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EN OLA ND'S
HELICON

Casta placent superis,

pura cum veste venite,

Et manibus puris

sumite fontis aquam.

AT LONDON

Printed by I. R. for Iohn Flasket, and are to be sold in Paules Church-yard, at the

signe of the Beare. 1600.

To his loving kinde friend,

Maister Iohn Bodenham.

Wits Commonwealth, * the first fruites of thy paines,

Drew on Wits Theater, # thy second sonne :
By both of which I cannot count the gaines

And wondrous profit that the world hath wonne.
Next, in the Muses Garden I gathering flowres,

Thou mad'st a nosegay as was neuer sweeter :
Whose sent will sauour to Time's latest howres;

And for the greatest Prince no poesie meeter.
Now comes thy Helicon, $ to make compleate

And furnish vp thy last impos'd designe:
My paines heerein, I cannot term it great,
But what-so-ere, my loue (and all) is thine.
Take loue, take paines, take all remaines in me:
And where thou art, my hart still lines with thee,

A. B.

• (A collection of sententious extracts from the ancient moral philosophers, &c, printed in 1597.]

t (A similar collection printed in 1598.)

1 [": Belvidere, or the Garden of the Muses;" a selection of sentences in verse, printed in 1600 and 1610.]

$ (l'rinted in 1600, 4to. and 1614, 8vo.]

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To his very louing Friends, M. Nicholas Wanton,

and M. George Faucet.

Though many miles (but more occasions doo sunder vs (kinde Gentlemen) yet a promise at parting dooth in iustice claime performance, and assurance of gentle acceptance would mightilie condemne me if I should neglect it. Helicon, though not as I could wish, yet in such good sort as time would permit, hauing past the pikes of the presse, comes now to Yorke to salute her rightfull Patrone first, and next (as his deere friends & kinds. men) to offer you her kinde seruice. If shee speede well there, it is all shee requires; if they frowne at her heere, she greatly not cares: for the wise (shee knowes) will neuer be other then them selues: as for such then as would seeme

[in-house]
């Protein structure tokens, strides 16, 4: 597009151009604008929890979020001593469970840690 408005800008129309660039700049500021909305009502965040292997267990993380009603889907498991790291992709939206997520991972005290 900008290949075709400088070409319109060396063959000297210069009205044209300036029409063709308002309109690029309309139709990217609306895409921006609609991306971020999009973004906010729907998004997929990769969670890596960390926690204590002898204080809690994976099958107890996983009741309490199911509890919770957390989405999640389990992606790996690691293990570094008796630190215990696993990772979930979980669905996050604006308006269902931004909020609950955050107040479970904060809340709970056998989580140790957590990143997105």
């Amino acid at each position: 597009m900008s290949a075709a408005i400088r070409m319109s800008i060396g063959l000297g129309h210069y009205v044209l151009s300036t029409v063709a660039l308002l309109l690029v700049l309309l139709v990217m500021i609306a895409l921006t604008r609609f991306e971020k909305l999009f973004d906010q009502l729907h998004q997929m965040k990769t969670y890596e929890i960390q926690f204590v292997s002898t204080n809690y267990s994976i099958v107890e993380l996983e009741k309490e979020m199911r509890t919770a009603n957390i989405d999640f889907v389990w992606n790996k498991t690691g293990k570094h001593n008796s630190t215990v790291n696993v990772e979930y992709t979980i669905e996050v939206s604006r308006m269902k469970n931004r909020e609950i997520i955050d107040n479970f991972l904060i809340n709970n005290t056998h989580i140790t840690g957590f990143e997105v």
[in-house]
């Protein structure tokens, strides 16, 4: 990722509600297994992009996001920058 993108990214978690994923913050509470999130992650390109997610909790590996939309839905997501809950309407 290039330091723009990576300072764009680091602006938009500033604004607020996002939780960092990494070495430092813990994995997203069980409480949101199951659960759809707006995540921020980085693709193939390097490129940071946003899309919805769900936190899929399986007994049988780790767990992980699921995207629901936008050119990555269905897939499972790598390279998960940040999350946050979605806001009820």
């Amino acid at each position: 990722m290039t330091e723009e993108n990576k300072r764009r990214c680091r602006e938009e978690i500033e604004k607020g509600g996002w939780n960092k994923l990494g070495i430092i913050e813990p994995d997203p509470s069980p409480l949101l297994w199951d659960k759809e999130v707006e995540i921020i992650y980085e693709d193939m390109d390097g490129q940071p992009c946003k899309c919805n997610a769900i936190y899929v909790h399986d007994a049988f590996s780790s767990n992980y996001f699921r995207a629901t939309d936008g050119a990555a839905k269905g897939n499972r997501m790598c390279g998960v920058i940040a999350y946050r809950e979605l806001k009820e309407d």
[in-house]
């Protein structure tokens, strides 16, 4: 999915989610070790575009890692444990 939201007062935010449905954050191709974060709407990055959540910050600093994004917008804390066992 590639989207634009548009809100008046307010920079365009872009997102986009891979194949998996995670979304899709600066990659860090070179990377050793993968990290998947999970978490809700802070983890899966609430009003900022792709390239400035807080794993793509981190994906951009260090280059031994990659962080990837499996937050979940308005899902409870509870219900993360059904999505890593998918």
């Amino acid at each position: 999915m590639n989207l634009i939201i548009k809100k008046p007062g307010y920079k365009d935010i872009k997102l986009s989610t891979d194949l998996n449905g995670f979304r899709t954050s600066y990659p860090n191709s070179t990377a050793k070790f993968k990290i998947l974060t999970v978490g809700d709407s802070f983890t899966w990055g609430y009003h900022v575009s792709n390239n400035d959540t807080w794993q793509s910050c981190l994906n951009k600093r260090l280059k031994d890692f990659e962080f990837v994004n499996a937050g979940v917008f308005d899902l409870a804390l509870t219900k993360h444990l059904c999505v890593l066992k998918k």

so, but neither are, nor euer will be, she holds this as a

maine principle; that their malice neede as little be feared, as their fauour or friendship is to be desired. So hoping you will not forget vs there, as we continuallie shall be mindefull of you heere. I leaue you to the delight of England's Helicon.

Yours in all he may,

A. B.

To the Reader, if indifferent.

Many honoured names haue heretofore (in their par.

ticuler interest) patronized some part of these inuentions: many here be, that onely these Collections haue brought to light, & not inferiour (in the best opinions) to anie before published. The trauaile that hath beene taken in gathering them from so many handes, hath wearied some howres, which seuered, might in part haue perished; digested into this meane volume, may in the opinion of some not be altogether ynworthy the labour. If any man hath beene defrauded of any thing by him composed, by another man's title put to the same, hee hath this benefit by this collection, freely to challenge his owne in publique, where els he might be robd of his proper due. No one thing beeing here placed by the Collector of the same vnder any man's name, eyther at large, or in letters, but as it was deliuered by some especiall coppy comming to his handes. No one man, that shall take offence that his name is published to any inuention of his, but he shall within the reading of a leafe or two, meete with another in reputation euery way equal with himselfe, wliose name hath beene before printed to his poeme, which nowe taken away were more then theft: which may

satisfie him that would faine seemne curious, or be intreated

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